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I have been recently trying my hands on Euler's Project through HackerRank and got stuck with project #3 where you have to find the Largest Prime Factor.

Question: The prime factors of 13195 are 5, 7, 13 and 29. What is the largest prime factor of a given number N?

I have written two different codes which both work for the first four problems in HackerRank but timeout on the last two. Please let me know how I can optimize my code further so that the timeout doesn't occur.

Code #1

for a in range(int(input())):
    n = int(input())
    b = n//2
    i=1
    if b%2==1:
        i+=1
    max=1
    while b > 2:
        if n%b==0:
            isprime = True
            for c in range(2,int(b**0.5)+1):
                if b%c==0:
                    isprime = False
                    break;
            if isprime:
                max = b
                break;
        b-=i
    if max==1:
        max=n
    print(max)

This one tries to find the first largest numbers which can divide a particular number and then tries to find whether it is a prime.

Code #2

for a in range(int(input())):
    n = int(input())
    num = n
    b = 2
    max=1
    while n > 1 and b < (num//2)+1:
        if n%b==0:
            n//=b
            max=b
        b+=1
    if max==1:
        max=n
    print(max)

This basically tries to find the last largest factor by multiple division.

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  • 2
    \$\begingroup\$ Please fix your indentation. The easiest way to post code is to paste it into the question editor, highlight it, and press Ctrl-K to mark it as a code block. \$\endgroup\$ – 200_success Jan 12 at 6:27
  • \$\begingroup\$ Who are a and b and why haven't you used more sensible names instead? Can you tell us more about your approach? \$\endgroup\$ – Mast Jan 13 at 11:38
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It seems to me your second code example is wrong. You divide out only one prime factor and moving on testing for divisibility. If you enter, say: 8, it finds 2, divides it out, which gives 4, and will find 4 as largest prime that divides 8.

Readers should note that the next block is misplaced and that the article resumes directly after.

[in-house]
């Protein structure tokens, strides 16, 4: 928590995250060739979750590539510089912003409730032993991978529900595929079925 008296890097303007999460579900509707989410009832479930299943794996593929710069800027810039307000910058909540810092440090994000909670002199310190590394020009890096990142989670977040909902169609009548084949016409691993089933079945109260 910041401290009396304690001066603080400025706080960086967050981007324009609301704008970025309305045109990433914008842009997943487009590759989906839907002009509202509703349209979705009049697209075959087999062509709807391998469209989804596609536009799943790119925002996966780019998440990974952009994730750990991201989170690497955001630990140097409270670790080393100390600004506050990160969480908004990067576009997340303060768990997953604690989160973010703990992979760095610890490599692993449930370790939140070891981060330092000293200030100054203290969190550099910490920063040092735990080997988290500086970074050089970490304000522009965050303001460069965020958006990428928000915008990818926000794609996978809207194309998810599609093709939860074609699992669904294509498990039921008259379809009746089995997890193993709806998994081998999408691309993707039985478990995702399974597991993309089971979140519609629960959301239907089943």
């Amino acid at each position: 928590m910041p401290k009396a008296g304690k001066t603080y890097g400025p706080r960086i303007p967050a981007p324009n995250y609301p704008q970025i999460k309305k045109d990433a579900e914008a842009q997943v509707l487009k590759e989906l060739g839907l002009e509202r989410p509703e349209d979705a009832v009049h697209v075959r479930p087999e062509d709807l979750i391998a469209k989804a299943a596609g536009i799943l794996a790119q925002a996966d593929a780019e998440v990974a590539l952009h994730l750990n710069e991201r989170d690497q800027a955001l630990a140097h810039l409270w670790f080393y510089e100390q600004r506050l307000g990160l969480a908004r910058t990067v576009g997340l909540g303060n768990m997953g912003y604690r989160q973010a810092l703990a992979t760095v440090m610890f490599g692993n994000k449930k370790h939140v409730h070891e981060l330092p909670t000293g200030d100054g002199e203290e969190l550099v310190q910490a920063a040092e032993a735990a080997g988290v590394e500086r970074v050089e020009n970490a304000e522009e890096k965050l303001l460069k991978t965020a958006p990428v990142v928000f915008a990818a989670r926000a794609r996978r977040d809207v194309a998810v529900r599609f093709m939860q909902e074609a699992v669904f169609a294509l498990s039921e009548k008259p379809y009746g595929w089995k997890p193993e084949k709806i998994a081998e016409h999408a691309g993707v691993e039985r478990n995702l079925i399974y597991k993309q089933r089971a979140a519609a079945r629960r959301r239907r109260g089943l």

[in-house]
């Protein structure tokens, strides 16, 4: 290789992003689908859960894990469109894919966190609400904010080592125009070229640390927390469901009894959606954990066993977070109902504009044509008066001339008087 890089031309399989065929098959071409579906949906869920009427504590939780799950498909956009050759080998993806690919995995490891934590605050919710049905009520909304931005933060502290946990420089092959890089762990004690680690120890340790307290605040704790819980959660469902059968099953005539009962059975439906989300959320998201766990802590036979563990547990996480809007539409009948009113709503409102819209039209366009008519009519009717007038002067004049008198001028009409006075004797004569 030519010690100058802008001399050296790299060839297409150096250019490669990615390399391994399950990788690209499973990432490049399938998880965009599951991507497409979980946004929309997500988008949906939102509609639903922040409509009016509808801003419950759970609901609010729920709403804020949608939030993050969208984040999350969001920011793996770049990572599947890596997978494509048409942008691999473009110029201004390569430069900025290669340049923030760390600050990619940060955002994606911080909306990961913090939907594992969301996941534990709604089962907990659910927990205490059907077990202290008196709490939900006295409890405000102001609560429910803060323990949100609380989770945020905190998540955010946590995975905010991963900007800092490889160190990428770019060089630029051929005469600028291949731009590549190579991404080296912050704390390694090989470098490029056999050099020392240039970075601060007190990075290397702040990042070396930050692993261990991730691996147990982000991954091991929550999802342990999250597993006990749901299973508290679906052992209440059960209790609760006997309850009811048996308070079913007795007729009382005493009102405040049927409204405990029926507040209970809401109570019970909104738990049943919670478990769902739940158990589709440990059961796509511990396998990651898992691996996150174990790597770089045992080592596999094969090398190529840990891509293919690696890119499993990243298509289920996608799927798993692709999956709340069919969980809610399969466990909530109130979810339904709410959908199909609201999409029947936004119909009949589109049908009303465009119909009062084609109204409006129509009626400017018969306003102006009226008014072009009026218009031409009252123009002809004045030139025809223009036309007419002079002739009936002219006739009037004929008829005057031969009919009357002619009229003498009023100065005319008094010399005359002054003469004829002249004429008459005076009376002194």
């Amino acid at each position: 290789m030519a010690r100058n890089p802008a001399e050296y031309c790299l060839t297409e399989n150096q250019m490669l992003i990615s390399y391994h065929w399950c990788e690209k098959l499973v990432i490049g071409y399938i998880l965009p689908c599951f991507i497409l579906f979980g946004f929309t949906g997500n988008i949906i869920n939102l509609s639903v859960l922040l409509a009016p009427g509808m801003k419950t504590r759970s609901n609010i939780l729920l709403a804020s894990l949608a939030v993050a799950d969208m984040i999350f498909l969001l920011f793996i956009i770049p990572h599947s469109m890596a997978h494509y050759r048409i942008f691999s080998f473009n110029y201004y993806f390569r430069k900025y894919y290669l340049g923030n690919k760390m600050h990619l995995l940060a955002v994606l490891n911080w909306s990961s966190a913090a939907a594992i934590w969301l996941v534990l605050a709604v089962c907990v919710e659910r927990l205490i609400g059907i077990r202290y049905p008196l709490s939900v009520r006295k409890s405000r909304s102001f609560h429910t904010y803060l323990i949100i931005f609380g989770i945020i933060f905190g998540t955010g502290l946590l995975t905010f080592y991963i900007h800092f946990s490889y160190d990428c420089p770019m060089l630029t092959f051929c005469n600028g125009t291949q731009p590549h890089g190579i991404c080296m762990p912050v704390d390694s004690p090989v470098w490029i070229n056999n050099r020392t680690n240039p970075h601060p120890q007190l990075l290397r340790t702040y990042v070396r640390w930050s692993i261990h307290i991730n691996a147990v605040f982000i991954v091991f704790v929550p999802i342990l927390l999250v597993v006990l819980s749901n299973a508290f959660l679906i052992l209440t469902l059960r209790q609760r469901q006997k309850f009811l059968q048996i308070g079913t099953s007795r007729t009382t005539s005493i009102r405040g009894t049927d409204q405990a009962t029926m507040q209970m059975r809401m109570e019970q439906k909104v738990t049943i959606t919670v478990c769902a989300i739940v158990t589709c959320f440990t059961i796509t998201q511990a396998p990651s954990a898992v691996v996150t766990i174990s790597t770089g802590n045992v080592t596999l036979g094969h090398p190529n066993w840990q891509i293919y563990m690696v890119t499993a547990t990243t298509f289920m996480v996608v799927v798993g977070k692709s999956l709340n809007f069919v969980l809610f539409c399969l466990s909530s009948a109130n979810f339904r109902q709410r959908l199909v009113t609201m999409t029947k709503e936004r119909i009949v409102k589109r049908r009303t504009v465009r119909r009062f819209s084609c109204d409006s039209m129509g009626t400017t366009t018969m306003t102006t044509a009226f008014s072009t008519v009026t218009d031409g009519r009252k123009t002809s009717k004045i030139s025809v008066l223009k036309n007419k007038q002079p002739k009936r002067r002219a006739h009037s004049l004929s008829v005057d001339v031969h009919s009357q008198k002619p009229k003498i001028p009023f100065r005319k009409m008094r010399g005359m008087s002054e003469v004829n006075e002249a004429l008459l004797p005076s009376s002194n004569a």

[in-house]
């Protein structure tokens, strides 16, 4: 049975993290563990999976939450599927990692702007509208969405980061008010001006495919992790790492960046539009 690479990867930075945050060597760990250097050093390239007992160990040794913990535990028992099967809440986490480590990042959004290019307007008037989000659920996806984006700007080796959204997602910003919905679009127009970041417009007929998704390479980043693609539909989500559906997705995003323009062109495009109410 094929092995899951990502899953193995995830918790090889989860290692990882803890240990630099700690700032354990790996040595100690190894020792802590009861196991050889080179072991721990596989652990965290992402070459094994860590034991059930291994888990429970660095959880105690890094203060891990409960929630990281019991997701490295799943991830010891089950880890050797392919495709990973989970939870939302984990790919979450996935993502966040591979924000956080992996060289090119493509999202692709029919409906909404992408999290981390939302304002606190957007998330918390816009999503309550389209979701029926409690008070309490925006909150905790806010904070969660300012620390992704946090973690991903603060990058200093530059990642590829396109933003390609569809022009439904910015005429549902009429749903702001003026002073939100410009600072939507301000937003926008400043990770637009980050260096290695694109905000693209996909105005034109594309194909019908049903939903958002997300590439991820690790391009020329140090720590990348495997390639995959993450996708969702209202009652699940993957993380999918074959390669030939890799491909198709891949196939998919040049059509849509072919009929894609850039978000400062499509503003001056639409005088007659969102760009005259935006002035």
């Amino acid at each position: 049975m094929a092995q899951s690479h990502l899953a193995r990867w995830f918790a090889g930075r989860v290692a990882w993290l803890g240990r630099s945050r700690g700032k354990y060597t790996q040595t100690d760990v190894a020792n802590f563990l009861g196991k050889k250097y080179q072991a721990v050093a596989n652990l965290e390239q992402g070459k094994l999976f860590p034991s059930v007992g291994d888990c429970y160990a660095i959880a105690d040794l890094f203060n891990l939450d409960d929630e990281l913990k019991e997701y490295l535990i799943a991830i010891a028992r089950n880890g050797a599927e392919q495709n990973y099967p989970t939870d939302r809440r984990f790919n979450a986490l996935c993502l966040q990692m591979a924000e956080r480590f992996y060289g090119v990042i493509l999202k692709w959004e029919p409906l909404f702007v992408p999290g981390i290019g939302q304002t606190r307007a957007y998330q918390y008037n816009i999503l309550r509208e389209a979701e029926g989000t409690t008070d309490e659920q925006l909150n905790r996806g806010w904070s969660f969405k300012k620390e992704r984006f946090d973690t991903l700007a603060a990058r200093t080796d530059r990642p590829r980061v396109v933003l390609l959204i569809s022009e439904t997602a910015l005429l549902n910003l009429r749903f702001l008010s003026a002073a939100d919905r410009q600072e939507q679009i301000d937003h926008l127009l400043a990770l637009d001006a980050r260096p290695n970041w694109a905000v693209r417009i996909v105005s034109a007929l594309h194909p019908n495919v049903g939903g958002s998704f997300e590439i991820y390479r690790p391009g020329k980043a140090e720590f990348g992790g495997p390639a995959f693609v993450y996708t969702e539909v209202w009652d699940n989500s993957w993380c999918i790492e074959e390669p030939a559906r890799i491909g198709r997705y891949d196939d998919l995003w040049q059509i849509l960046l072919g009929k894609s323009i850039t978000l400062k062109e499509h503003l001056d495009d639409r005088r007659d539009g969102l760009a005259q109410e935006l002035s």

You have a lot of redundant tests, stepping b by one.

Consider this:
Write any positive number n as n = m + 6*q (q may be 0). Except for the prime numbers 2 and 3: If m is divisible by 2, then so is n (because 6 is divisible by 2). If m is divisible by 3, then so is n (again, because 6 is divisible by 3). The only chances for n to be prime is, if m is 1 or 5. Not all of those numbers are prime, but if it is prime, it will be 1 or 5 modulo 6.

That will add a few lines of code, to explicitly test for primes 2 and 3. But after that, it should speed up your algorithm. Just remember to divide out all powers of a prime before moving on. A single test could look like this:

n = int(input())
num = n
max = 1

if n % 2 == 0:
    max = 2
    while n % 2 == 0:
        n //= 2

if n % 3 == 0:
    max = 3
    while n % 3 == 0: 
        n //= 3

b = 5
inc = 2

while n != 1:
    if n % b==0:
        max = b
        while n % b == 0: 
            n //= b

    b += inc
    if inc == 2:
        inc = 4
    else:
        inc = 2
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  • \$\begingroup\$ Welcome to Code Review. Please don't answer off-topic questions. As long as the indentation in the original question is off (and thus the code broken), the question is considered off-topic. \$\endgroup\$ – Zeta Jan 12 at 8:46
  • \$\begingroup\$ @Zeta Understood. Thanks for the heads up! \$\endgroup\$ – jgb Jan 12 at 10:05
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It may be more optimal to use the Sieve of Eratosthenes because it may reuse calculations better than the given approaches. This would be a bottom-up approach rather than a top-down approach but it is a very efficient bottom-up approach.

You just need to take the extra step where for each entry you find to be prime, you check if it is a factor of the given number. You also have a early stopping condition - the prime factor must be <=sqrt(N). So you need a sieve for 1 ... sqrt(N)

Note that there are ways to work with a segmented sieve, to minimise the amount of memory used at once.

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